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Implementing a new technology — for example, a new business application or a new type of hardware — in a single department of an organization is like going to the gym and just exercising a single arm! While that arm might get stronger, the benefits of that additional strength will be severely limited. The entire body must be addressed— exercising all the body parts and getting proper nutrition and ensuring adequate rest, etc. — in order to realize the full benefits of exercise. In the same way, change initiatives must be multi-faceted and broad in scope in order to ensure that an organization isn’t merely “exercising a single arm” in their efforts.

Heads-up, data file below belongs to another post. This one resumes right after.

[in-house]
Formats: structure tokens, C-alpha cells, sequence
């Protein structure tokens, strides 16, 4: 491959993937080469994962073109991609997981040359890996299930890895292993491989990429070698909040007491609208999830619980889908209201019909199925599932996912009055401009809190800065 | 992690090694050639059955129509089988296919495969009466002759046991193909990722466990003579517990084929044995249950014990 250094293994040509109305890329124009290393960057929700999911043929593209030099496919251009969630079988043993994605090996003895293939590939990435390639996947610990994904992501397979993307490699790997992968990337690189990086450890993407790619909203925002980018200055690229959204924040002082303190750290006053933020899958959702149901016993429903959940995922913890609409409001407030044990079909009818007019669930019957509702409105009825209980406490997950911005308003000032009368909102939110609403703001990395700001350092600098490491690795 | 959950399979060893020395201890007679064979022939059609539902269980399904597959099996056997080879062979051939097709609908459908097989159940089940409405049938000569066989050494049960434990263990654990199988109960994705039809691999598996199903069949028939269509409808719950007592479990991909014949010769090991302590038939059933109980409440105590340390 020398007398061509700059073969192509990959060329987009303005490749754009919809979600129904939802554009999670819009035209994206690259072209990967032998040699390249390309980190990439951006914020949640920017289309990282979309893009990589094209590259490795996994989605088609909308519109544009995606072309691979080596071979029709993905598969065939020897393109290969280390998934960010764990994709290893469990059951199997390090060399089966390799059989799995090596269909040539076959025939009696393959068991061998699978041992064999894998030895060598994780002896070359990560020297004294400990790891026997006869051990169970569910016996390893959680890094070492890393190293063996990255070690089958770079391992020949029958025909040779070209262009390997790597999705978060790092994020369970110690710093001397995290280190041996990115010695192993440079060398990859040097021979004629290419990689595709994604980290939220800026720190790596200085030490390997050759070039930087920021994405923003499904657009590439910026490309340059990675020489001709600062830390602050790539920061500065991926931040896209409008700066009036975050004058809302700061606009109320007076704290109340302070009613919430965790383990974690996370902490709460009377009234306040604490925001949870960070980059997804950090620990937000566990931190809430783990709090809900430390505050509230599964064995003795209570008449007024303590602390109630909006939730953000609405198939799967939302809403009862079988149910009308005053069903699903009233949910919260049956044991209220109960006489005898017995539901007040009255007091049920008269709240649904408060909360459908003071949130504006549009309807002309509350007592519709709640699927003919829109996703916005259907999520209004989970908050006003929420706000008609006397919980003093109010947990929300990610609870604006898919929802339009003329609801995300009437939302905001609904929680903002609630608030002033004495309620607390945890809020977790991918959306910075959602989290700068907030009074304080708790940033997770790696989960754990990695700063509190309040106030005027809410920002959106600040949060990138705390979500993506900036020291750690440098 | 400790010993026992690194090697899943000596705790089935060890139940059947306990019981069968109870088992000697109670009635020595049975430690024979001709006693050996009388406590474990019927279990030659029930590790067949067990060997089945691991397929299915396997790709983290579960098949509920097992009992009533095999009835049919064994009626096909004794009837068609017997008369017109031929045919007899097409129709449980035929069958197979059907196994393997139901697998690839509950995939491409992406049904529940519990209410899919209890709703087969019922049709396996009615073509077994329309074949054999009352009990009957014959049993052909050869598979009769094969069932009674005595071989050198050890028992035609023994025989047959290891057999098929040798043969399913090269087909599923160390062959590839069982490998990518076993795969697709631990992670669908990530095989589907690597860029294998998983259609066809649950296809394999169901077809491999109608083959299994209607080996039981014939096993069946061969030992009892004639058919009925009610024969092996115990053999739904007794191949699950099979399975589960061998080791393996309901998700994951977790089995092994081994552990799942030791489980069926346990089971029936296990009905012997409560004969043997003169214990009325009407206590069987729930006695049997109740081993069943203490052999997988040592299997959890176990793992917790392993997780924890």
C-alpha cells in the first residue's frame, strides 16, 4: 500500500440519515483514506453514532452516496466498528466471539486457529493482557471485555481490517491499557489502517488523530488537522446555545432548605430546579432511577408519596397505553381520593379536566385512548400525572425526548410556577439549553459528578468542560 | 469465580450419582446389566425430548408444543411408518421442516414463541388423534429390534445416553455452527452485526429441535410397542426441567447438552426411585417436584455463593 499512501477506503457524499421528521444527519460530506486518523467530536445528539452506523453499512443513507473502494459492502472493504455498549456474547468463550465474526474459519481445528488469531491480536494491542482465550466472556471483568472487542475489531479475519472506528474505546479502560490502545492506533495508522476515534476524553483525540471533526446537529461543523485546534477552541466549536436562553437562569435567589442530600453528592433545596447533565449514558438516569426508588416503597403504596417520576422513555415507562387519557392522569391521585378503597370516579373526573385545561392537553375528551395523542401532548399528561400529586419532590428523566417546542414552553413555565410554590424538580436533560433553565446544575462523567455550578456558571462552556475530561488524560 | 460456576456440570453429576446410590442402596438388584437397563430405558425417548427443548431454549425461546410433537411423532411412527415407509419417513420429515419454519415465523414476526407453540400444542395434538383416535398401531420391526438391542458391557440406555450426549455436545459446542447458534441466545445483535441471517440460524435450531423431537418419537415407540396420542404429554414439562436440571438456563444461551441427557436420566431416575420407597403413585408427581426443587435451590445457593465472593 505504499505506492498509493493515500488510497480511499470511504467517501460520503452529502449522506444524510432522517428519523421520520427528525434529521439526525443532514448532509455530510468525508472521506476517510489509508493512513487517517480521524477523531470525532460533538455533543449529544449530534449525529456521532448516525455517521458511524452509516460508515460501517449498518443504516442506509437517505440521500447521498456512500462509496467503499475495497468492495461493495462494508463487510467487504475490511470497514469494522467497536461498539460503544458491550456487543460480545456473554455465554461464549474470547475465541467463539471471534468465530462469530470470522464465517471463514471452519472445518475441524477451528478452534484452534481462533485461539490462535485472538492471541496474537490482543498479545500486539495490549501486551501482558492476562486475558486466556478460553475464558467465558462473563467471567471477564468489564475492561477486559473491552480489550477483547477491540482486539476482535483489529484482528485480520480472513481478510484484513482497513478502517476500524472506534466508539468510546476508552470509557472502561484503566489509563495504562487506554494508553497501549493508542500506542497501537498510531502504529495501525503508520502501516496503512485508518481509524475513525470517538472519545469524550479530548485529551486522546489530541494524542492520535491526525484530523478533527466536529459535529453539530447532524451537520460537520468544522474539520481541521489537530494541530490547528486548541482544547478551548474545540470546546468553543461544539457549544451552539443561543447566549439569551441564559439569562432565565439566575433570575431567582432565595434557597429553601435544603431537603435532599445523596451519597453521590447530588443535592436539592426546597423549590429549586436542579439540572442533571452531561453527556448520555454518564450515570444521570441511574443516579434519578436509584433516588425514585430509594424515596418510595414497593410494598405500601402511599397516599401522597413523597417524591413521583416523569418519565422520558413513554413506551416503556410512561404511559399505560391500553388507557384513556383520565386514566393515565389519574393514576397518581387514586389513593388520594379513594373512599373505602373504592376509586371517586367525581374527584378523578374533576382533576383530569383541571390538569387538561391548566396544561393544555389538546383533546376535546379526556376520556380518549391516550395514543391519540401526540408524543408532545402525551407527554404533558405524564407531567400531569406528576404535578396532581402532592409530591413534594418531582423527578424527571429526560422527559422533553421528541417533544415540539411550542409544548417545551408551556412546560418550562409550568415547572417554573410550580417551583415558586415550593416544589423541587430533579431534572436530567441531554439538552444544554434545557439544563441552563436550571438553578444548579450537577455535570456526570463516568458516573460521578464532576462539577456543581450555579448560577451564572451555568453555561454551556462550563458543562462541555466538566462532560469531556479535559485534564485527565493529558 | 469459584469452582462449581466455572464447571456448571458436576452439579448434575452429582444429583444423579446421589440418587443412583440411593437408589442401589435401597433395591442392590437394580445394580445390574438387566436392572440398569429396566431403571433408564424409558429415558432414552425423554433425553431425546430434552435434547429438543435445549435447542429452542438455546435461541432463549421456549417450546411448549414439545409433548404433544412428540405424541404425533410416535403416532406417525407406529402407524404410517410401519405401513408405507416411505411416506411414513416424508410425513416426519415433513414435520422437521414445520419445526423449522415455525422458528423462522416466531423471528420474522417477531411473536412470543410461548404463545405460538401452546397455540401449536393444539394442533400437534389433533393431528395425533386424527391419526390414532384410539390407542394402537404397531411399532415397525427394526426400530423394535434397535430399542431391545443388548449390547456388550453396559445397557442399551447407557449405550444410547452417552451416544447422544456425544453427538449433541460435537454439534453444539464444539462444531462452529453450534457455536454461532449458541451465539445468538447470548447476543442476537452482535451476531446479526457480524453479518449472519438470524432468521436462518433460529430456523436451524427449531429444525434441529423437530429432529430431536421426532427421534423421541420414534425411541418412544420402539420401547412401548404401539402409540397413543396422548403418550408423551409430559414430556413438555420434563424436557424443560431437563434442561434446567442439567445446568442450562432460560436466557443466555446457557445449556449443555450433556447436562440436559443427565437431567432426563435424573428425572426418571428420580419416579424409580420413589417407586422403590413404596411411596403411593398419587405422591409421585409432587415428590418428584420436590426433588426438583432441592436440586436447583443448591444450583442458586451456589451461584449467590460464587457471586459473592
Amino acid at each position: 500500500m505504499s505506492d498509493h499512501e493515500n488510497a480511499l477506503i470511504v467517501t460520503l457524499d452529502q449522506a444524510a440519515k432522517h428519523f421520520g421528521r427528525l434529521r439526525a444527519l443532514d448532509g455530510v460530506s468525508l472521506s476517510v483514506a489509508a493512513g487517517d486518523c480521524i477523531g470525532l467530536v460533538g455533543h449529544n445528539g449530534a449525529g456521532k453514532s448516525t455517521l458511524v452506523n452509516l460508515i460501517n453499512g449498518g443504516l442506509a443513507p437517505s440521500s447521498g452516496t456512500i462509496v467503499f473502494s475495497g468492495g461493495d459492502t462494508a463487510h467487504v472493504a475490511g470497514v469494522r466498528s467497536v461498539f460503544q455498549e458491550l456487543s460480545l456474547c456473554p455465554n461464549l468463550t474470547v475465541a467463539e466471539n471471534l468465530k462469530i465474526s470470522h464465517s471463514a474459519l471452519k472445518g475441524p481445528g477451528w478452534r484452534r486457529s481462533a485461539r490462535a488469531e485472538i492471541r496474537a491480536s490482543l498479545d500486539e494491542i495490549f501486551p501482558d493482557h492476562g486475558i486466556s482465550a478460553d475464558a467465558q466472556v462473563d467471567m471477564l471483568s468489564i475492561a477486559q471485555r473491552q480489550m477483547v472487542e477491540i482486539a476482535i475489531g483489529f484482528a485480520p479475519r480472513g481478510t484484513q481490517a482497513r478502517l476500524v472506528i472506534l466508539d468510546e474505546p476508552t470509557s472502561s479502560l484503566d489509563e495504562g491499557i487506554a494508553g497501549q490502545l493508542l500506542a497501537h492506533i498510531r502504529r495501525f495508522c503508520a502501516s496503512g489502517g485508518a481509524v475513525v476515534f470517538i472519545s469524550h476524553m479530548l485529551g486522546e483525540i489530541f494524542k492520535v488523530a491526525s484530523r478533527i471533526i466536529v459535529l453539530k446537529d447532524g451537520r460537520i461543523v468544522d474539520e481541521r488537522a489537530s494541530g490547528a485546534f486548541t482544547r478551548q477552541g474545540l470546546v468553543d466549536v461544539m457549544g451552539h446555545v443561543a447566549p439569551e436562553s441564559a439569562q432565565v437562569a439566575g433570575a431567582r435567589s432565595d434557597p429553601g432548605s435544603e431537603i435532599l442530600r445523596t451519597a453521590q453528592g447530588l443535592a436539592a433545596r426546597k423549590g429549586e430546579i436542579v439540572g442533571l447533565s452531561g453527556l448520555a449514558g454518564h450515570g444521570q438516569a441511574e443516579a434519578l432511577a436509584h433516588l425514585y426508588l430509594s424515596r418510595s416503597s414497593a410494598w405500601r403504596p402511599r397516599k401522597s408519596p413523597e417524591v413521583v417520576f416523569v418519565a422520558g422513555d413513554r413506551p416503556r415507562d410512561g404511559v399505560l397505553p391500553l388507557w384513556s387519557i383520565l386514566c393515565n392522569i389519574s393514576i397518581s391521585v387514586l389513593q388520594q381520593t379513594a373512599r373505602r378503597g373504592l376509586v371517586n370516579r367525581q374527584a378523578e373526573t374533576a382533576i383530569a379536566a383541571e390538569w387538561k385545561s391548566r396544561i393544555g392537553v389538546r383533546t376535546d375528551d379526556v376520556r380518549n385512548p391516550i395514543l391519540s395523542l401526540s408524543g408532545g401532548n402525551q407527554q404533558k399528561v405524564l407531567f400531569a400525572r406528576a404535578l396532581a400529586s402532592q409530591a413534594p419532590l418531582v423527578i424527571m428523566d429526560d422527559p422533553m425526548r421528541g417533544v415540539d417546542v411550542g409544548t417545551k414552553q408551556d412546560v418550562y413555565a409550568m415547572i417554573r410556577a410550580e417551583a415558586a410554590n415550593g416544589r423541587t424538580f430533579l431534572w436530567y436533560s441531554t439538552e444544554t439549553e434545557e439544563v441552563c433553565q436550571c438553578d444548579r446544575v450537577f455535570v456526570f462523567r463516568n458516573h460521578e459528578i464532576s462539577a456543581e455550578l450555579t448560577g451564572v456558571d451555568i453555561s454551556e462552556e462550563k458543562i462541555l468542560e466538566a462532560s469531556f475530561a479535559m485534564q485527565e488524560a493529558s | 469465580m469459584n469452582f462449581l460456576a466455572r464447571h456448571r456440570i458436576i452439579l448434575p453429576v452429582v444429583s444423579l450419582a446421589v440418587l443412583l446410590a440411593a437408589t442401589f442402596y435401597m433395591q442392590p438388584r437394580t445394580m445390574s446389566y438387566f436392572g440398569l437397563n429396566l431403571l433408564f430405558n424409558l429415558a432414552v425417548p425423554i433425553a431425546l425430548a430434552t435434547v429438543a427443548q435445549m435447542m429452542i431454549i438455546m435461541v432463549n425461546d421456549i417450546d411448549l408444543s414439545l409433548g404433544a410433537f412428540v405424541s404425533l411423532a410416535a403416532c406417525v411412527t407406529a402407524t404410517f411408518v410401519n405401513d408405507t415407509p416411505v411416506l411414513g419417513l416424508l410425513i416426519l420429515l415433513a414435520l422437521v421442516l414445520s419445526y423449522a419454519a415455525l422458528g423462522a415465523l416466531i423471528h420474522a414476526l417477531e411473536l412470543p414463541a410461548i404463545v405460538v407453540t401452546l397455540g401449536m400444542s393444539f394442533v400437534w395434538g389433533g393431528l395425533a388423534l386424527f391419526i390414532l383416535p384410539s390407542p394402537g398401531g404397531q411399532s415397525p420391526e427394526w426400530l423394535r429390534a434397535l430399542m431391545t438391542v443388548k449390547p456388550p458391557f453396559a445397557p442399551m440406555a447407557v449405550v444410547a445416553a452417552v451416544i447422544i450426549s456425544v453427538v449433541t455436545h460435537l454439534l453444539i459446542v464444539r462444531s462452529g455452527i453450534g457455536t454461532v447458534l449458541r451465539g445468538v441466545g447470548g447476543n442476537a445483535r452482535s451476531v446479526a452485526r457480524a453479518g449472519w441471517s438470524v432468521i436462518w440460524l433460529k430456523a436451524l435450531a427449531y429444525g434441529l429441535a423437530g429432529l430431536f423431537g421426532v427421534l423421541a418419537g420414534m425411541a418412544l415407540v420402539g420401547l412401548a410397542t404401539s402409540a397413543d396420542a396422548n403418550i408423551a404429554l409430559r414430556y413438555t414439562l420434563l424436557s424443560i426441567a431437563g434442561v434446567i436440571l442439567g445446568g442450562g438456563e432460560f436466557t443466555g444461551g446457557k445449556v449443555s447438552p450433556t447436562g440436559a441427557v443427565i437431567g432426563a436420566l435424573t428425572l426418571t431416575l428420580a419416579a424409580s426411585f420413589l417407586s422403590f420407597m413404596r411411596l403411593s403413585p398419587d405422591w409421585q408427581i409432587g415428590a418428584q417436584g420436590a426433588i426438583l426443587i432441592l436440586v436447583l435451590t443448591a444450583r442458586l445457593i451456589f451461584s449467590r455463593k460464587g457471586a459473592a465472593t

Advances in technology open up new opportunities for organizations to re-think how they have done things in the past. What was impossible a few short years ago might be easy today, and with new capabilities comes additional opportunities for organizations to establish an advantage over their competitors. Ten years ago, Zoom meetings didn’t exist; today, they are ubiquitous. Expectations of customers, employees and business partners also continue to rise as new technologies come into existence. What changes are just over the horizon today? Organizations that are not continuously monitoring the technology landscape — AND considering how they might do things differently in order to take advantage of those changes — risk being surpassed by those organizations that do. Unfortunately, many organizations will take the road most traveled and forgo the opportunity to examine their existing processes…..essentially falling victim to the “Pot Roast” principle, as told in the following tale: